A side note. I'd had Field Notes from a Catastrophe on my shelf for some time now. Although it's short, which usually means read almost immediately, I had put off reading it because a) it was on my shelf and could wait while I worked through library books that came with deadlines and b) it was published in 2006 and would probably be dated. Well, I was wrong.
Profile Image for Kurt.
556 reviews54 followers
August 27, 2016
Prior to reading this I had read The Weather Makers by Tim Flannery. It was an excellent book full of scientific explanations to nearly all the questions I had about the issue of climate change. Field Notes From a Catastrophe by Elizabeth Kolbert is also an excellent book. In fact, I wish I had read it first - not because it is the better of the two books, but because it is a better introduction to the subject.

Field Notes From A Catastrophe details the author's experiences as she traveled, met, and conversed with several leading authorities of the climate change issue. The first chapters explain some of the negative effects of climate change on nature, while the later chapters deal with how climate change has affected man and civilization in the past, how it will likely affect us in the future, and how political leaders are squandering the last few years we have left to make much of difference - all in order to appease their big-time cash contributors.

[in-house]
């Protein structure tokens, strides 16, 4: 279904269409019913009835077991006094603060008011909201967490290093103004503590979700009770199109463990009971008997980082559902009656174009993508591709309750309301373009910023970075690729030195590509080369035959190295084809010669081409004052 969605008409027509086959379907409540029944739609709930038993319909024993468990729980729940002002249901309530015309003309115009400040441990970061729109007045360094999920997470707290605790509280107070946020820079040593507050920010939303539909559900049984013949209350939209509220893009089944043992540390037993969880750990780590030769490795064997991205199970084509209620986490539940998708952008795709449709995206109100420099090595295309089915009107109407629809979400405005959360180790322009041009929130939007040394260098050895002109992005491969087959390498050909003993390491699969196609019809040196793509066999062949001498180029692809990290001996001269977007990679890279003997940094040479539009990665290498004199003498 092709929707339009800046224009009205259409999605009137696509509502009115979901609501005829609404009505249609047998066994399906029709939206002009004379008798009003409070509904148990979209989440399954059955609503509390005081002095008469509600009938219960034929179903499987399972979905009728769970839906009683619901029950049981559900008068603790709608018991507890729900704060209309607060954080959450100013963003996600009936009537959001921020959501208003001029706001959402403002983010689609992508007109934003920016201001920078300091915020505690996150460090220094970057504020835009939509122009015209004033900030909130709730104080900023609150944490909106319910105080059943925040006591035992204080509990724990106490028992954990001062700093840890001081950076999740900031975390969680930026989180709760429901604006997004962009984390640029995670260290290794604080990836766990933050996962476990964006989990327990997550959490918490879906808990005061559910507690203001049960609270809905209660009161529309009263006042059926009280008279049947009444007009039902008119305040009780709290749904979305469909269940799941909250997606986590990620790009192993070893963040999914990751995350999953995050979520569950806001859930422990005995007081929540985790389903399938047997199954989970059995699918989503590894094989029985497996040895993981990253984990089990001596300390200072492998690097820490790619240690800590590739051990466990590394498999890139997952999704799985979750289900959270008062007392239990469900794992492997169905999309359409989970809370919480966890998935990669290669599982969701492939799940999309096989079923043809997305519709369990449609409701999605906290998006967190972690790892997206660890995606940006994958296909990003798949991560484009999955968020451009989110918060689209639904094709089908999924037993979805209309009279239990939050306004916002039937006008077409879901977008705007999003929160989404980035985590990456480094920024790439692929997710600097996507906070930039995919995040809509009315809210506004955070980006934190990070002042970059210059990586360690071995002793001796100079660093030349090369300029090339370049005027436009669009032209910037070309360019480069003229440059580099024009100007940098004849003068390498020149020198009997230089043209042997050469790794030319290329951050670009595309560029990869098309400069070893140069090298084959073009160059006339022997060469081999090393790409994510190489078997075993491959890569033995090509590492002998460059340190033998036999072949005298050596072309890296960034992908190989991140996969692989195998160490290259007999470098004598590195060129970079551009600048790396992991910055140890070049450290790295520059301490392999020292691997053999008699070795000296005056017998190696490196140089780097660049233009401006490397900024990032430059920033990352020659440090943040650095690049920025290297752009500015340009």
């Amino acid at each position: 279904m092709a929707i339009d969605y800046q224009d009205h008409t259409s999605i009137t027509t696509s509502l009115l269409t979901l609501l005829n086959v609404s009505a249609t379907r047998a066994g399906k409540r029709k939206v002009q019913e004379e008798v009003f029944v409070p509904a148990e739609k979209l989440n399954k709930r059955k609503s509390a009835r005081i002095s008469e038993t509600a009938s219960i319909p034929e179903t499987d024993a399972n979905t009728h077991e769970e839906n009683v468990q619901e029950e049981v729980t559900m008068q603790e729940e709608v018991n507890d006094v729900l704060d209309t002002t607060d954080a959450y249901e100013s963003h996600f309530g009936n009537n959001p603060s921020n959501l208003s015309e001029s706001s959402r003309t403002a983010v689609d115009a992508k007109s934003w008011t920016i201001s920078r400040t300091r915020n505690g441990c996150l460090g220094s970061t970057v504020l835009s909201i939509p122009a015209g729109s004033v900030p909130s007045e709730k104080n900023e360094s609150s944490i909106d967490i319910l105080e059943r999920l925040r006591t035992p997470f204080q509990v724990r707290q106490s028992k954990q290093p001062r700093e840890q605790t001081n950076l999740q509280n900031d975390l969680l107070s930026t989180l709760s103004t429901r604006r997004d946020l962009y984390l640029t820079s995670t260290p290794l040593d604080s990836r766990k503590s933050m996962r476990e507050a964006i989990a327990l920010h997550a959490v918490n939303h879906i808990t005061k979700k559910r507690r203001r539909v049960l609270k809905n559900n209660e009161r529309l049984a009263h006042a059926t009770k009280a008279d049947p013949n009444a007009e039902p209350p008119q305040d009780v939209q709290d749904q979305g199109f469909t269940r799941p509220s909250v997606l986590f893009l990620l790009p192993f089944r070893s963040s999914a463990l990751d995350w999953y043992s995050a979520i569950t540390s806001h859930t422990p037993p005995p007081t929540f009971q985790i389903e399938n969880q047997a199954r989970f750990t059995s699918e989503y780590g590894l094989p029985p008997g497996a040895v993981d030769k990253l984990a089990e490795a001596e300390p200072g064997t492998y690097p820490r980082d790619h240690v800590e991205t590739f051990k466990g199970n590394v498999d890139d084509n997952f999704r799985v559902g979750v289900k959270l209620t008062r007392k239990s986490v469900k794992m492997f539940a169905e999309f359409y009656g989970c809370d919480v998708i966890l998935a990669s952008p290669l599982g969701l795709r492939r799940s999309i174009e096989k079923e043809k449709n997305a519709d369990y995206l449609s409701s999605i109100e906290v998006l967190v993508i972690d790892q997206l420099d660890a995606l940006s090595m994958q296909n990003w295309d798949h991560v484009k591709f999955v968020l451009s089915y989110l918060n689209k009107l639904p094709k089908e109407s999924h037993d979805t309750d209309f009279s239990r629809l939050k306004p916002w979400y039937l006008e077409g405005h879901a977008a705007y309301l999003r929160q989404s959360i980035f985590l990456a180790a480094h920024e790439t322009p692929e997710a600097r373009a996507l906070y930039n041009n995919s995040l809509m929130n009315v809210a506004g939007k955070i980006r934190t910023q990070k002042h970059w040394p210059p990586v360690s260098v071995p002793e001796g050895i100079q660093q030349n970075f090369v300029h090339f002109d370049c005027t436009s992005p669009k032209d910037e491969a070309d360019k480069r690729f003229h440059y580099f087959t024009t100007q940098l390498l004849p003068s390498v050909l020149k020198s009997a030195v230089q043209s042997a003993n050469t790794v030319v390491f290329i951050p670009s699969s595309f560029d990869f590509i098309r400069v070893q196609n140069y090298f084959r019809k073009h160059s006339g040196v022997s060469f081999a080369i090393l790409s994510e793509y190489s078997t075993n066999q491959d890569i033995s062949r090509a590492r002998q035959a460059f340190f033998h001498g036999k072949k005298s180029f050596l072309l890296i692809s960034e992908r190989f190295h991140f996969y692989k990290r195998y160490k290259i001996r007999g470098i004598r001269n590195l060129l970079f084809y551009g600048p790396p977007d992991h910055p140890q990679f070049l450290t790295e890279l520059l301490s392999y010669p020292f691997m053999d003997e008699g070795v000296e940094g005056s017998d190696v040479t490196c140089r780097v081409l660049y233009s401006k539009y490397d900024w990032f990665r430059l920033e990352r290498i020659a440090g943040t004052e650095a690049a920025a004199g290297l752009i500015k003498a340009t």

The author excels in letting experts in the field tell the story for her. For example, in explaining the devastating consequence of modest, but prolonged, local climate change to an ancient middle-eastern civilization the leading paleo-climatologist to study the case says, "The thing they couldn't prepare for was the same thing that we won't prepare for, because in their case they didn't know about it and because in our case the political system can't listen to it. And that is that the climate system has much greater things in store for us than we think."